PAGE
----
Three by Annie Dillard: Pilgrim at Tinker Creek, An American Childhood, The Writing Life
A book that instantly captured the hearts of readers across the country, AN AMERICAN CHILDHOOD is Pulitzer Prize-winning author Annie Dillard's poignant, vivid memoir of growing up in Pittsburgh in the 1950s.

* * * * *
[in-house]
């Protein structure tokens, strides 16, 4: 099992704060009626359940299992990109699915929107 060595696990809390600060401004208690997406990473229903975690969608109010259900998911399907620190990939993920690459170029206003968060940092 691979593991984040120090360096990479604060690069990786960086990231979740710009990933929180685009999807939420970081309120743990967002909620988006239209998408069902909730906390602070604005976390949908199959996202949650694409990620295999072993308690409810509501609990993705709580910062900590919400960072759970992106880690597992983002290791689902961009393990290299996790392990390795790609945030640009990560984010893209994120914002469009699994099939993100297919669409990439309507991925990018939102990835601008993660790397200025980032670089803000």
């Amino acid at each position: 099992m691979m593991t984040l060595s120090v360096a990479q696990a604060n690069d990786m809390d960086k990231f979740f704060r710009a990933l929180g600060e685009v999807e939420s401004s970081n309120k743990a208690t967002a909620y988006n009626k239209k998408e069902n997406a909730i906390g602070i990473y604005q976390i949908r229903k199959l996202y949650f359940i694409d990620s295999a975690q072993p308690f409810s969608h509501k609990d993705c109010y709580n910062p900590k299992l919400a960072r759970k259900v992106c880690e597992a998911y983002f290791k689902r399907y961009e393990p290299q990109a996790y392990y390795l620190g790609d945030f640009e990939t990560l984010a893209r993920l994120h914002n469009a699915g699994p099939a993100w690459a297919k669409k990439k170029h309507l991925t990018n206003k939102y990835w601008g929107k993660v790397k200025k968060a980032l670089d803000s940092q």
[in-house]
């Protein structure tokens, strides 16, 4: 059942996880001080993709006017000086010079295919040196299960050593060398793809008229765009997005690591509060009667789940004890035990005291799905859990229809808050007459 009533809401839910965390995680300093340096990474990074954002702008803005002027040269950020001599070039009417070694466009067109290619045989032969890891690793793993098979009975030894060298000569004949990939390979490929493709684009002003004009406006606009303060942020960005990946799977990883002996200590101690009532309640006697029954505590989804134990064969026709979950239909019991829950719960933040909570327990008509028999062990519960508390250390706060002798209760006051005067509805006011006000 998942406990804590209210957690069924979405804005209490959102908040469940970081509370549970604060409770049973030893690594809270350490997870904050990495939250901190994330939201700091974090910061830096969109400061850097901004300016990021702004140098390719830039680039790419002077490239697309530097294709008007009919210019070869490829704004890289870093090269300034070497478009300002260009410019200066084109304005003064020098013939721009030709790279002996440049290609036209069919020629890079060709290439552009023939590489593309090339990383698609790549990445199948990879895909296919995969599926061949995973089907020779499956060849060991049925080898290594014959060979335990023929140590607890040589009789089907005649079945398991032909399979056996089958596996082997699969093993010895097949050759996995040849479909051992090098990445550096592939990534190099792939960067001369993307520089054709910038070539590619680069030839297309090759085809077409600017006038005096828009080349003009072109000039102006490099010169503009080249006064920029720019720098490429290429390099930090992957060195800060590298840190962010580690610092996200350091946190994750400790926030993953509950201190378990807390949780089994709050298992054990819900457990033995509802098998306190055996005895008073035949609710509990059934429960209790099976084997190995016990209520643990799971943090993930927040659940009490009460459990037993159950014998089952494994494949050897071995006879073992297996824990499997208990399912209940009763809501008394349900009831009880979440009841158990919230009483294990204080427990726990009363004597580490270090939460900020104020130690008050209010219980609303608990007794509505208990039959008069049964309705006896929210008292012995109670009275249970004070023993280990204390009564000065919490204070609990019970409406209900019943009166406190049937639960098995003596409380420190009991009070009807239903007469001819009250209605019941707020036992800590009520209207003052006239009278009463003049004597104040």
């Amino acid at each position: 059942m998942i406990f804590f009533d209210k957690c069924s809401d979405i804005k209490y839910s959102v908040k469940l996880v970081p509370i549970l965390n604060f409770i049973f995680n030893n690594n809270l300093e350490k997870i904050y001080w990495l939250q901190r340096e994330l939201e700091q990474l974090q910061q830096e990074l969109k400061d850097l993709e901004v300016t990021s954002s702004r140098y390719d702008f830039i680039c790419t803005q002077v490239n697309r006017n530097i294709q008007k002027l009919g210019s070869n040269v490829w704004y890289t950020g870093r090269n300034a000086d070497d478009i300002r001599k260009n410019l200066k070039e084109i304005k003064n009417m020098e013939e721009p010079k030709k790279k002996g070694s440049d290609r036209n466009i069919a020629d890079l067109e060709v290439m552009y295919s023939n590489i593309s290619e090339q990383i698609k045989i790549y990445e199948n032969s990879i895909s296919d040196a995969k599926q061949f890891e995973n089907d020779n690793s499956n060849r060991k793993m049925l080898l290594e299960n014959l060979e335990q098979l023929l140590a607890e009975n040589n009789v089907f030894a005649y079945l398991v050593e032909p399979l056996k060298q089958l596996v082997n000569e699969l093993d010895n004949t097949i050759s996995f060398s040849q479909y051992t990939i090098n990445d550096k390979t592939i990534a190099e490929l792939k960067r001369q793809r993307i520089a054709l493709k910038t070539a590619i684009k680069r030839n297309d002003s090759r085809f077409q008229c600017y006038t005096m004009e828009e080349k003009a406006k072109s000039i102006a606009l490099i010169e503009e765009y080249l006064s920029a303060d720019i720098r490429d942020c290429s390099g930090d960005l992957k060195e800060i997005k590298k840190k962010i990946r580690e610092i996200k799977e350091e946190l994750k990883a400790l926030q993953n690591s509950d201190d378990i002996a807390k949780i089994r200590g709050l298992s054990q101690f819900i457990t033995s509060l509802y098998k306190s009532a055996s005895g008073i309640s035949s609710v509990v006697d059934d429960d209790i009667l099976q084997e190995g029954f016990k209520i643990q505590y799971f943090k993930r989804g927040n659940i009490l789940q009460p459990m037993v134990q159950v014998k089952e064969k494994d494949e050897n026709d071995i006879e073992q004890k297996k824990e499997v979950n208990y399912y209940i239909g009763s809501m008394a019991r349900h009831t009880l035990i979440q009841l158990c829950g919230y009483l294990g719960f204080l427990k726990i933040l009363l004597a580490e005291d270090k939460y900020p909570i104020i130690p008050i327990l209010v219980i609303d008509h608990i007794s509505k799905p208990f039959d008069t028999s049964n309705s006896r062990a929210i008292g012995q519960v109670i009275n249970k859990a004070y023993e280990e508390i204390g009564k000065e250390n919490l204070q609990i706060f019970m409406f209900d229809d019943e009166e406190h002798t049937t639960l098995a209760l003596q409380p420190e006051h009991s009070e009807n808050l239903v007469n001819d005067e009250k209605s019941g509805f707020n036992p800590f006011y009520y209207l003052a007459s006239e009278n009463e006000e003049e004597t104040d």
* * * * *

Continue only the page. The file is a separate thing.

Annie Dillard has spent a lot of time in remote, bare-bones shelters doing something she claims to hate: writing. Slender though it is, THE WRITING LIFE richly conveys the torturous, tortuous, and in rare moments, transcendent existence of the writer. Even for Dillard, whose prose is so mellifluous as to seem effortless, the act of writing can seem a Sisyphean task: "When you write," she says, "you lay out a line of words.... Soon you find yourself deep in new territory. Is it a dead end, or have you located the real subject? You will know tomorrow or this time next year." Amid moving accounts of her own writing (and life) experiences, Dillard also manages to impart wisdom to other writers, wisdom having to do with passion and commitment and taking the work seriously. "One of the few things I know about writing is this: spend it all, shoot it, play it, lose it, all, right away, every time. Do not hoard what seems good for a later place.... Something more will arise for later, something better." And, if that is not enough, "Assume you write for an audience consisting solely of terminal patients," she says. "That is, after all, the case.... What could you say to a dying person that would not enrage by its triviality?"
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